I don’t blame my parents for divorcing. But I do blame them for making me a part of the fight. I blame them for pulling me into their fights, asking my opinions of their arguments, asking me (explicitly or in-explicitly) to pick sides. I blame them for telling me to keep secrets from the other, the old, “just between you and me.” I blame them for those choices.
My Many Beliefs
Which is why I still believe in marriage and divorce, but I also believe in conflict-resolution, and self-care. I believe in setting boundaries with people, and making mistakes. I’ve made lots of mistakes growing up, especially in my teenage years, which I can attribute to my parents, or being a “child of divorce,” but I imagine there are just as many kids who could blame their parent’s terribly unhappy marriage, their constant witnessing of conflict within one “unbroken home.”
I honestly don’t believe you are better or worse off purely based on whether your parents are divorced, married, separated, or unmarried. I believe you are better or worse off with how your parents decide to be married, divorced, separated, or unmarried but still together. I’d take 2 happily divorced parents who have open lines of communication and have developed strong conflict-management skills, who do not ask me to take sides over 2 unhappily married parents, any day.
Optimistic, but Realistic
I also know how incredibly lofty of a goal this could be for people. Having had my own fair share of messy relationships, I now understand better than ever how people remain in abusive relationships, how they stay together because separating seems too scary, or hard. I understand, now, why my parent’s fights got so crazy, why they said and did what they said, and it means I forgive them. I do not believe in broken homes because I believe home is something we create, for our children and ourselves.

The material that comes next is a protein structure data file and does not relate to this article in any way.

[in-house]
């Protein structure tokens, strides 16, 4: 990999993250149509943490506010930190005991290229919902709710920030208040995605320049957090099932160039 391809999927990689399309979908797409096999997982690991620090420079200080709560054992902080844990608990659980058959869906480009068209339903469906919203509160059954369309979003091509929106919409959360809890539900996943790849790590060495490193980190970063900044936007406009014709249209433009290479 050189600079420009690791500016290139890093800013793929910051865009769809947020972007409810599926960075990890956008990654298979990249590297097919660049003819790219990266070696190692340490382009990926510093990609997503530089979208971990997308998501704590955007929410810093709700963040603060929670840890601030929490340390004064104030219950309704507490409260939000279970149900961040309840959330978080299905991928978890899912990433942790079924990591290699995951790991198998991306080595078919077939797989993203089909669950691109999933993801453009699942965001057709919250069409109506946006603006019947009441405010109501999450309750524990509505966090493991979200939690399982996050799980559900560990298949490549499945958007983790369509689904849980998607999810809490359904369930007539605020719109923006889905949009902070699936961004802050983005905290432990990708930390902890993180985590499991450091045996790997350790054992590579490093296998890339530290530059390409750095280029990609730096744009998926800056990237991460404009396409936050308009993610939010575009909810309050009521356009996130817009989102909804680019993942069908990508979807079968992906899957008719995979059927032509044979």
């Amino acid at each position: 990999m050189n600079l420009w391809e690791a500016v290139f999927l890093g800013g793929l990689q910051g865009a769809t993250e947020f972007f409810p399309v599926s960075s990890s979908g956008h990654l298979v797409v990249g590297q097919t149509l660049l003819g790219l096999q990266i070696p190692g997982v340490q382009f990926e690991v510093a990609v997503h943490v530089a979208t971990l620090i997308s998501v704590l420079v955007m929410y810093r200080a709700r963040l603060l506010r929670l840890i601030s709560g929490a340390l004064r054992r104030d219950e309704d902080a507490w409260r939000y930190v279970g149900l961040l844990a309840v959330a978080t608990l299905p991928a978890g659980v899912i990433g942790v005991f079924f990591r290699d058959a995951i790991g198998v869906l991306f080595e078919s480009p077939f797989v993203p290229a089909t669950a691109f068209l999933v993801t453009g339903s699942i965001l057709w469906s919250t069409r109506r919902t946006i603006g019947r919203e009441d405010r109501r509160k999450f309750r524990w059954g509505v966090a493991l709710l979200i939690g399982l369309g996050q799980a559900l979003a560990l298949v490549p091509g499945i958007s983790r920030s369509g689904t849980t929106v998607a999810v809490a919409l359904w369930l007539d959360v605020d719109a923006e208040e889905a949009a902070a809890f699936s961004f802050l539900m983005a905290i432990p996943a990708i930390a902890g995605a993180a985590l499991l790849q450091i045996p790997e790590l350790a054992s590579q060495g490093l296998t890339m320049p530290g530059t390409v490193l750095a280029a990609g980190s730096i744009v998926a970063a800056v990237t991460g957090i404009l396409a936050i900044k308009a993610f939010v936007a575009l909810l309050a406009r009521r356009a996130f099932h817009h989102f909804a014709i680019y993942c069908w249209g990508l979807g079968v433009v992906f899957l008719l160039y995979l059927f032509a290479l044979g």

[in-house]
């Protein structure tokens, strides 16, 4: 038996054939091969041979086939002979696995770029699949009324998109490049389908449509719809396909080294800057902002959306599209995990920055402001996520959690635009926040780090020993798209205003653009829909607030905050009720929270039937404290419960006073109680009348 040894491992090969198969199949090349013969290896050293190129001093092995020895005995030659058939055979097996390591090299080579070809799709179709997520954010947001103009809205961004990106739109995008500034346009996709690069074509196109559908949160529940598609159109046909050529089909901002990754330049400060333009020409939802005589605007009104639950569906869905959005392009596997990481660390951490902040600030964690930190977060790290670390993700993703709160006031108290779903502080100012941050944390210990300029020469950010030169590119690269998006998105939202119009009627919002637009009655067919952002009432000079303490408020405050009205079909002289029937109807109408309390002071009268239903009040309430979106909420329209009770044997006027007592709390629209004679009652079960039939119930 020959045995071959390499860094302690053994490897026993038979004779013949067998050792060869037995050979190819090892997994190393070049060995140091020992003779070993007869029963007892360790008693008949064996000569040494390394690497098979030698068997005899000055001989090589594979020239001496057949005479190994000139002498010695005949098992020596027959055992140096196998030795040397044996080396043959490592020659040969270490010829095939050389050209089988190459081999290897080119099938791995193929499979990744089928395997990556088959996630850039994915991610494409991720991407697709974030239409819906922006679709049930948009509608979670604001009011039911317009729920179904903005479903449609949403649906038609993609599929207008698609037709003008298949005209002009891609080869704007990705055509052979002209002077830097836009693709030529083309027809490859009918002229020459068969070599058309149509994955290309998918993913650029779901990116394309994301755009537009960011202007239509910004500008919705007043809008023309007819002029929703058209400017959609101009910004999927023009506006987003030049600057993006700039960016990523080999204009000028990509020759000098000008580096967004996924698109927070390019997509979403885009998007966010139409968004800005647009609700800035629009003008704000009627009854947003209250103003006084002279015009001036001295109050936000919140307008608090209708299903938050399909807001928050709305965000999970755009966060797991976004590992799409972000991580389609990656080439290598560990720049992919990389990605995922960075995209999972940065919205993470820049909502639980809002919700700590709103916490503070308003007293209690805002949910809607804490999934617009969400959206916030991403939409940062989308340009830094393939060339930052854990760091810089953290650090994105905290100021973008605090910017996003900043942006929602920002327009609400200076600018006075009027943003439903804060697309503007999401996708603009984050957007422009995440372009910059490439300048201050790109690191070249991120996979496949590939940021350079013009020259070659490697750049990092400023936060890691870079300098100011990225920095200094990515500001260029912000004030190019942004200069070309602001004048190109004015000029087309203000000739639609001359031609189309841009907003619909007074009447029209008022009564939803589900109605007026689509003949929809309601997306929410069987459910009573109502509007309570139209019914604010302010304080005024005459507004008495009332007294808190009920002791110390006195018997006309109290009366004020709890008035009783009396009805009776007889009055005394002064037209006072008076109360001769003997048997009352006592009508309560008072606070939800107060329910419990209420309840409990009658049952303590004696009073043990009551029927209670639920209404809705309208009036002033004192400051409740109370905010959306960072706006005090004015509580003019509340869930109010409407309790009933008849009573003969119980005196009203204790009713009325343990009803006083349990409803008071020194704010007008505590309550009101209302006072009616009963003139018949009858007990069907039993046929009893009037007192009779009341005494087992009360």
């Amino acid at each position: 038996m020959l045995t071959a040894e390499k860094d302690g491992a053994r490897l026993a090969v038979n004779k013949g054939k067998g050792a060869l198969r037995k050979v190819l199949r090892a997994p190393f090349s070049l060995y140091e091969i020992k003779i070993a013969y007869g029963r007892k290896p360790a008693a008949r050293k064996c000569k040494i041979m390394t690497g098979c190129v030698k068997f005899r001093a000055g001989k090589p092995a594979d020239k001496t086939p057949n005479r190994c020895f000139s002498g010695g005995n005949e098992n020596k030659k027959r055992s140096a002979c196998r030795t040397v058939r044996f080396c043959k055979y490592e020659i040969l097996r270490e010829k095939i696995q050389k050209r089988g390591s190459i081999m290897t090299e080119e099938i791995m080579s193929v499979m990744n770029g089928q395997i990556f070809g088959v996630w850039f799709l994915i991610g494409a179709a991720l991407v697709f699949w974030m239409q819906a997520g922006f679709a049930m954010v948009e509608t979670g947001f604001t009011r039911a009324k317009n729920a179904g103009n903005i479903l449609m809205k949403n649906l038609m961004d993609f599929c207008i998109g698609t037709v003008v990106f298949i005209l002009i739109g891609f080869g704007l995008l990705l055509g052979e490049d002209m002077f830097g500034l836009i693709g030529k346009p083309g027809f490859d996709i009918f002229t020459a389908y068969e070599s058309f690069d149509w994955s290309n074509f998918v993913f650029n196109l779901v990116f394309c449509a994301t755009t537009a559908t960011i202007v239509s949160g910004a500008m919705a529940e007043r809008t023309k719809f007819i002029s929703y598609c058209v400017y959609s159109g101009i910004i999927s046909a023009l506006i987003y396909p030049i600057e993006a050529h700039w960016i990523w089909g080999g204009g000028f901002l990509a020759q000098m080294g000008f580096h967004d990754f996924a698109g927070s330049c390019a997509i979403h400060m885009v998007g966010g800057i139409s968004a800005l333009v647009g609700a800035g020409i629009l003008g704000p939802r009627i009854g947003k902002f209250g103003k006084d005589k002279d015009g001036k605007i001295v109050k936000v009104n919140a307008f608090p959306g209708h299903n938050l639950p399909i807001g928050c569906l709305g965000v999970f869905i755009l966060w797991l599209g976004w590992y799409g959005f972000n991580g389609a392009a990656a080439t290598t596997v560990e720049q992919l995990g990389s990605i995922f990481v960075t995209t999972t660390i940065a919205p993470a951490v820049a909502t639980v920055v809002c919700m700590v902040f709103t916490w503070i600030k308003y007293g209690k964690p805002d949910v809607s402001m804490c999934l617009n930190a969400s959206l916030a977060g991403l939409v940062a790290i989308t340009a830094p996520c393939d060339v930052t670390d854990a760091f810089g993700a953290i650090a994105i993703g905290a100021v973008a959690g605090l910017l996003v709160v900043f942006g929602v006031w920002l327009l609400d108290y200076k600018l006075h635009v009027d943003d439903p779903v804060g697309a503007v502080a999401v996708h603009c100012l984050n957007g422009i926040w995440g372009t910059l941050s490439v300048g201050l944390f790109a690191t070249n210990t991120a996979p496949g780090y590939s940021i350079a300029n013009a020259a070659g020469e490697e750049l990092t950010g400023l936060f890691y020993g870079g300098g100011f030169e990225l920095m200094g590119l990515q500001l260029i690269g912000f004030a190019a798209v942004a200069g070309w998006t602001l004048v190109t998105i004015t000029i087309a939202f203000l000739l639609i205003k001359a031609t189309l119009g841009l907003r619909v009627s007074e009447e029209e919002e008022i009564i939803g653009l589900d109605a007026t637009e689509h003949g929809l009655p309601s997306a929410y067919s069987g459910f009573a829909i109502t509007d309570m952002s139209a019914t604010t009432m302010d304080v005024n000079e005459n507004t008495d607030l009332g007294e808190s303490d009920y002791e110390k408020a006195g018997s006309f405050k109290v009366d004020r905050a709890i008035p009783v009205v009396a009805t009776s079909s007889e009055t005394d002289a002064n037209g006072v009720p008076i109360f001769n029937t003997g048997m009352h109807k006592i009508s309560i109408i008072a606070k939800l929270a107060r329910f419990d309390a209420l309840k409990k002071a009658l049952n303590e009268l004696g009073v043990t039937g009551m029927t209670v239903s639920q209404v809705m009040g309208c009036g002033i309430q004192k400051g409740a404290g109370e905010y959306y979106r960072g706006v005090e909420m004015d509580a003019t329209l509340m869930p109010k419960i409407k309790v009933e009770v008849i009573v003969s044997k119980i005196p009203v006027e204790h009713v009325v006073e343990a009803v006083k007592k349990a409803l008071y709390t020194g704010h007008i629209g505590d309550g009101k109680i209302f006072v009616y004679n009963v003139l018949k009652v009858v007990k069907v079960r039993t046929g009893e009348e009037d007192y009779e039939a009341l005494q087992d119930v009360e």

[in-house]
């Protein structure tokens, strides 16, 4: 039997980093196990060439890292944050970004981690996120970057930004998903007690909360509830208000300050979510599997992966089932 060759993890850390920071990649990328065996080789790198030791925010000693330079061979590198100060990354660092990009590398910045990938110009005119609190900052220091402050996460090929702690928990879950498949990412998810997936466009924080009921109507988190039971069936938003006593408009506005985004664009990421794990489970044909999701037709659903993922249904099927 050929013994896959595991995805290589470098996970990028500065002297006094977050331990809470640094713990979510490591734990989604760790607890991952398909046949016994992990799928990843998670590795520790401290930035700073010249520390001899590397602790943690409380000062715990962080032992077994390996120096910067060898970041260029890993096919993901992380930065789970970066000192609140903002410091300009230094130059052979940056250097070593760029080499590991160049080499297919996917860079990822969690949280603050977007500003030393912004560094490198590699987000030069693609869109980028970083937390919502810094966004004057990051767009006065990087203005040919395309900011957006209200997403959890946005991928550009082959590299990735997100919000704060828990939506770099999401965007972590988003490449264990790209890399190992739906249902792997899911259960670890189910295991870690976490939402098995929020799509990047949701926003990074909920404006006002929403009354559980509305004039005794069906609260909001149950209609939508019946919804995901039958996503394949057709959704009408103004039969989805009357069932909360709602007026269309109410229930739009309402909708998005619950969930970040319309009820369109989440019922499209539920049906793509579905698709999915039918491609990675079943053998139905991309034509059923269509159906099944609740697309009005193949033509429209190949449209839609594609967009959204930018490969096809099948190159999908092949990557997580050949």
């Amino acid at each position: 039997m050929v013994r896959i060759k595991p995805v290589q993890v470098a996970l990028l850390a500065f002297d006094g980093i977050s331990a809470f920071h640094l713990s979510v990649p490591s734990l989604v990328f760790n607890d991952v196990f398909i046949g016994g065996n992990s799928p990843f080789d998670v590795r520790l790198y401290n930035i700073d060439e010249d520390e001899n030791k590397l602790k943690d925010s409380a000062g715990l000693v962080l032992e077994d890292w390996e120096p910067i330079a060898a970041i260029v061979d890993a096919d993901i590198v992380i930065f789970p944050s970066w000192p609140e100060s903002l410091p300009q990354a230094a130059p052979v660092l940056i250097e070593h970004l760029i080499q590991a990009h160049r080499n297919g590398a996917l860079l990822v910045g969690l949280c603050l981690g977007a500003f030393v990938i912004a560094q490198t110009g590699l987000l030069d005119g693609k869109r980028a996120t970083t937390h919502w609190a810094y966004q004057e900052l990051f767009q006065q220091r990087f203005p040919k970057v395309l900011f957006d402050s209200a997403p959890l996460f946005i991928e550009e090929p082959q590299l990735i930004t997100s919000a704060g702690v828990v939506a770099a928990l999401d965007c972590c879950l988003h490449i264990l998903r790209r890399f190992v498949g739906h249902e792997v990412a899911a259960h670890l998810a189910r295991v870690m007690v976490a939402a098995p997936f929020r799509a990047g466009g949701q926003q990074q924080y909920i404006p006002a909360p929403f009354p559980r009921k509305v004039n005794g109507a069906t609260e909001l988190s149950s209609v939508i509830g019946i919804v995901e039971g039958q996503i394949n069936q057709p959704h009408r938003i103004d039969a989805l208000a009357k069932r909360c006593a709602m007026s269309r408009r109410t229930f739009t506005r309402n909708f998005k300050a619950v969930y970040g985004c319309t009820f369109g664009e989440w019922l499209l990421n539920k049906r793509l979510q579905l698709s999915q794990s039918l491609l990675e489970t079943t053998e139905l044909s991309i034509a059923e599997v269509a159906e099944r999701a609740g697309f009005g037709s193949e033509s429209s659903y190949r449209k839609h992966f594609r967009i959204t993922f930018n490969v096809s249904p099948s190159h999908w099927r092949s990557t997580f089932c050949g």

Building Homes Together
I believe family is the people we are related to, but also the people we share our stories with, the people who are there for us as we are for them. I believe in building homes, and building families, no matter who or where they come from. Most deeply, I believe that I am in control of those choices. I am in control of how I respond to conflict, life choices, relationships, and people. There may not be great options, but they are options I get to decide on. And that decision is my power in all of this.
One Choice You Can Make Today, Right Now
As an adult child of divorce, I want to remind you that you have choices, too. They are not easy choices, but they are available. And, I want you to think about the answers to the questions below specifically, because, to me, this is the real choice we can make.
What kind of home do I want to create? Who is my family, what is my home, and what do I want to make it for all of us?
If the opposite of “broken” is “whole,” then I believe in creating “whole homes,” in whatever sense of wholeness we define for ourselves. And I hope, in some small or big way, that there is an answer in those questions above that will guide you towards what a “whole home,” looks, feels, and sounds like for you and your family.